Private equity groups appear to be on a mission through the first four months of 2011. This surge has been inspired by an improving economy, increasing volume of quality acquisition opportunities and, lastly, the growing availability of debt as banks have conservatively returned to lending.

This has led private equity groups to deploy capital in order to raise new funds while continuing to mend portfolio companies in order to attract limited partners to invest in those new funds.

In an effort to provide much anticipated returns to investors and further support fundraising efforts, private equity groups will look to divest portfolio companies throughout 2011. Considering the improving merger and acquisition market and the re-entry of strategic players to the buyout world, many private equity groups are positioned for divestitures in the very near future. In fact, there are several Cleveland-based private equity groups that have exited investments during the month of April.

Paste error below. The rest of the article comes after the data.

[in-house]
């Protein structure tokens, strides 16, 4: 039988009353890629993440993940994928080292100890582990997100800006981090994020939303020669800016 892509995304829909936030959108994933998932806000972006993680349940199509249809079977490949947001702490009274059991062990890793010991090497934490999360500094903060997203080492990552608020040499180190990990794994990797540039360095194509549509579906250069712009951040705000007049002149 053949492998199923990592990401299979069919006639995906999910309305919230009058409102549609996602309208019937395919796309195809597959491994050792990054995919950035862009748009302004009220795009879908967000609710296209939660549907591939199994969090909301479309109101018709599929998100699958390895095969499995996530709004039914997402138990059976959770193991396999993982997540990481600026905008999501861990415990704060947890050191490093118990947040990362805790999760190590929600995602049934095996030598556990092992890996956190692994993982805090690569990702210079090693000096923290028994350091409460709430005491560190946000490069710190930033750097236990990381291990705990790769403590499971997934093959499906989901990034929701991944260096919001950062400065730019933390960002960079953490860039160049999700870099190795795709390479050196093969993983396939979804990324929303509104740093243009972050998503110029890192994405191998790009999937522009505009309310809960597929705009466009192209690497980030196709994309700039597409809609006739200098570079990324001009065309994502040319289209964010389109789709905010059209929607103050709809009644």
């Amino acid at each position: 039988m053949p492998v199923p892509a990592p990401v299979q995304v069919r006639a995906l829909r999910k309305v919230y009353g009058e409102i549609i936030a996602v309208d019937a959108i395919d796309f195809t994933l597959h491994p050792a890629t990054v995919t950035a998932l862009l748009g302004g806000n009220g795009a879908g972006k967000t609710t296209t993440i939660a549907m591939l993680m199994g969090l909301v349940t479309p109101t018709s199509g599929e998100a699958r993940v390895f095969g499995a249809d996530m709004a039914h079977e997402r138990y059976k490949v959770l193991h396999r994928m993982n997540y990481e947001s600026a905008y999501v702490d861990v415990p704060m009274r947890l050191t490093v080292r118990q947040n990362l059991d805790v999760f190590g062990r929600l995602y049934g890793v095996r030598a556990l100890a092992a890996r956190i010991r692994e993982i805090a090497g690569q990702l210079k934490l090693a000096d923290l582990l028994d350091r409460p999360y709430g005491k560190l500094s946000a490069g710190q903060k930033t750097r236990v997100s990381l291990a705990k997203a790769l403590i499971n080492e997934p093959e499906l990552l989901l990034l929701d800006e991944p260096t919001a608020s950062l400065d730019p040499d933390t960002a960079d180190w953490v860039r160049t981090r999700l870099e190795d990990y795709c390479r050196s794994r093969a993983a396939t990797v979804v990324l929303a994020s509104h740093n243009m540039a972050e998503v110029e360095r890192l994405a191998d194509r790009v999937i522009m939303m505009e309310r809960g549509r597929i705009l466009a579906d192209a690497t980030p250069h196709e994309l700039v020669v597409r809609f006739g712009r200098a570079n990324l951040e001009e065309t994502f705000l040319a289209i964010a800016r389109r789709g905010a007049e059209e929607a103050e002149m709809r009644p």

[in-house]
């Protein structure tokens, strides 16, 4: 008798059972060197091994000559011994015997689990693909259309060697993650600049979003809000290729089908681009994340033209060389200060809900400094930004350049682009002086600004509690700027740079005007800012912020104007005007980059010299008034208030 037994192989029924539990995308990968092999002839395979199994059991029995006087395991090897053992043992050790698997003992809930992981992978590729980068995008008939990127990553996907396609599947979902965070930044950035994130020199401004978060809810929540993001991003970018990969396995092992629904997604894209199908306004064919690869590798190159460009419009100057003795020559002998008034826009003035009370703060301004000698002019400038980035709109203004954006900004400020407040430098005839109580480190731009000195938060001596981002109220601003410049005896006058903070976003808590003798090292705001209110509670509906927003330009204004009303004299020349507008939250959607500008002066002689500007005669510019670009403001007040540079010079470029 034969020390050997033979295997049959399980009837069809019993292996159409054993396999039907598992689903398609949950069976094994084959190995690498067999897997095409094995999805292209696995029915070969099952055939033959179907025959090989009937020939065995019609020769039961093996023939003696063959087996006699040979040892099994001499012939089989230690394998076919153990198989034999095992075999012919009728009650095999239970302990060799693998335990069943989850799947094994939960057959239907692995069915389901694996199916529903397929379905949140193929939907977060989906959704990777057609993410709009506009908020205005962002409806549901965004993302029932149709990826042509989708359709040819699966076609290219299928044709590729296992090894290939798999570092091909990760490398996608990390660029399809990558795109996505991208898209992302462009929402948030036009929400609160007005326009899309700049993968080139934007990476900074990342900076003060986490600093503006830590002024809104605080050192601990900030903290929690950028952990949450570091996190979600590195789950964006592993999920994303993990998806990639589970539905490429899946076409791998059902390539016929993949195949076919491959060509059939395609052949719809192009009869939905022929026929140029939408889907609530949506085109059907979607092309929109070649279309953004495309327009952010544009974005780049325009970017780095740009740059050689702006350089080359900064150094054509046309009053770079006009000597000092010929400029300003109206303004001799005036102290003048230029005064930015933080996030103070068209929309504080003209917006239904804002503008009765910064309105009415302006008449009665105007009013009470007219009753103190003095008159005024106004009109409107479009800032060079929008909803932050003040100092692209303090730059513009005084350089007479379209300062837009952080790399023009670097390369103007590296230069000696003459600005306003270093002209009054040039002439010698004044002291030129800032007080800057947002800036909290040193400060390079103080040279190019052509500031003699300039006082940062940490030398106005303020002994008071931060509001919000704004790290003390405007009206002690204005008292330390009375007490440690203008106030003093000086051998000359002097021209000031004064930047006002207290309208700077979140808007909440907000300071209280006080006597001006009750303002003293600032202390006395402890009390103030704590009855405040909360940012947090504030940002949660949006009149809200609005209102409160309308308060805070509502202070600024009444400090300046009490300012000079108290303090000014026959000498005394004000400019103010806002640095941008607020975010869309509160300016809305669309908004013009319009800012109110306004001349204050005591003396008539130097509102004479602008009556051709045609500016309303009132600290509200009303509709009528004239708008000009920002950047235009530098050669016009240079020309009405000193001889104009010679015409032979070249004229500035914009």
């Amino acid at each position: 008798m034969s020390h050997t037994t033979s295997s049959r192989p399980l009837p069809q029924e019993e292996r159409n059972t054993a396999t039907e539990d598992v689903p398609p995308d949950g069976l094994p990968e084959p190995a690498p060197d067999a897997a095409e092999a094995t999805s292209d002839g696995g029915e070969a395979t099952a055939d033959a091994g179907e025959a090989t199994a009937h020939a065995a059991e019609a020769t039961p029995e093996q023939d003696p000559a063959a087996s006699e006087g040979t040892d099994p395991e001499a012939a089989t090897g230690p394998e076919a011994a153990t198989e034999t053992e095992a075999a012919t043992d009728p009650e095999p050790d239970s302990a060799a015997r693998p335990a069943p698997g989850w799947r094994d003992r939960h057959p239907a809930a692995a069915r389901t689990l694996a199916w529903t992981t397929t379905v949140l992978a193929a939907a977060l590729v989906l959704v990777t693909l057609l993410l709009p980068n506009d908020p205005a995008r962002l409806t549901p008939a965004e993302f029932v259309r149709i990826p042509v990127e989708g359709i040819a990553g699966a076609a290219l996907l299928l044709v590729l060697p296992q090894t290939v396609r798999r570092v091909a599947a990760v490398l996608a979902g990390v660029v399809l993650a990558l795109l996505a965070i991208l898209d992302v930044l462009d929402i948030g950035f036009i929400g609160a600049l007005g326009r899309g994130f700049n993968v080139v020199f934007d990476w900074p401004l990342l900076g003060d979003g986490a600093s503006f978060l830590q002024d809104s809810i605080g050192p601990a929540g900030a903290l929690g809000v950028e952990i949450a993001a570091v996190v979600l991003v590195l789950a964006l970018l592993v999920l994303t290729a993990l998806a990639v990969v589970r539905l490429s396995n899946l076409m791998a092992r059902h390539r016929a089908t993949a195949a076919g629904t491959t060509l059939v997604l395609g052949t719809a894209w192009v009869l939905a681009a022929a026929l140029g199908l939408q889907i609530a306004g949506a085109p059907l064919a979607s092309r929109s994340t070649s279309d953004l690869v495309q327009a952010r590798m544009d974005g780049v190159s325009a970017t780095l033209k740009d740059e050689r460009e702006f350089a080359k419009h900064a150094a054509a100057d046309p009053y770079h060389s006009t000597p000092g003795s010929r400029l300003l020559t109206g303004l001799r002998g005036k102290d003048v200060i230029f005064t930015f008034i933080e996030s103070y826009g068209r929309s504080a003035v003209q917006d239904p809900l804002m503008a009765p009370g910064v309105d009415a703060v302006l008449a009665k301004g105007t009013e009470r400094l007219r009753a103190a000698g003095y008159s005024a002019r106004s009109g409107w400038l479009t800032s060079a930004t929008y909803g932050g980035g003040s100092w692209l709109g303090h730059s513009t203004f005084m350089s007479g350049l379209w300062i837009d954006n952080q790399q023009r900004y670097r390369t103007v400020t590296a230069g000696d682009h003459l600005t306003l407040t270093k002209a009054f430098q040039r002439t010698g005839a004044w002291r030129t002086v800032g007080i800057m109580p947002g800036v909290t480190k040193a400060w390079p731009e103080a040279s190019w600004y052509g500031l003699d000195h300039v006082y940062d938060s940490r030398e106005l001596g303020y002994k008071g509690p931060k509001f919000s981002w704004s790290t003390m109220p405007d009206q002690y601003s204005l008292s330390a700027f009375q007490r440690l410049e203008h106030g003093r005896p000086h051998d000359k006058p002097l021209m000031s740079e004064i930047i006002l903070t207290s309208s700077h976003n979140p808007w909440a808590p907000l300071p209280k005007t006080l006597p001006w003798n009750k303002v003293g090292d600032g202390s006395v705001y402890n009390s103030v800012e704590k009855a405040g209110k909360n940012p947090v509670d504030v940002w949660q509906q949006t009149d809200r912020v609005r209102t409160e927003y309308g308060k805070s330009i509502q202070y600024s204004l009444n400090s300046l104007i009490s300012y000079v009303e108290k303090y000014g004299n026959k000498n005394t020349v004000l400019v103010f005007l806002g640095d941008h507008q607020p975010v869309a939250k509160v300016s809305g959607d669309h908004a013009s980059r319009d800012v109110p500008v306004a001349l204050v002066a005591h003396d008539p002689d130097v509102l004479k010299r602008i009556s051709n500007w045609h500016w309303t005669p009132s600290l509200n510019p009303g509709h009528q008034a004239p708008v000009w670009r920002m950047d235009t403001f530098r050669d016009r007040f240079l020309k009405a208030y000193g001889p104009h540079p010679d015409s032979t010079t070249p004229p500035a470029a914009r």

Linsalata Capital Partners Inc. and Resilience Capital Partners announced the sale of Lund International Holding Co. on April 28 to an affiliate of Highlander Partners LP. It was 2007 when the two private equity groups acquired the assets of Lund International, a designer, manufacturer and marketer of branded accessories for the automotive market.

Resilience Capital Partners also divested Steel Parts Manufacturing Inc. as it was purchased by Monomoy Capital Partners. Steel Parts is a manufacturer and supplier of close-tolerance precision metal stampings and components in automatic transmission systems. The acquisition of Steel Parts by Resilience in 2006 provided a 51 percent gross internal rate of return.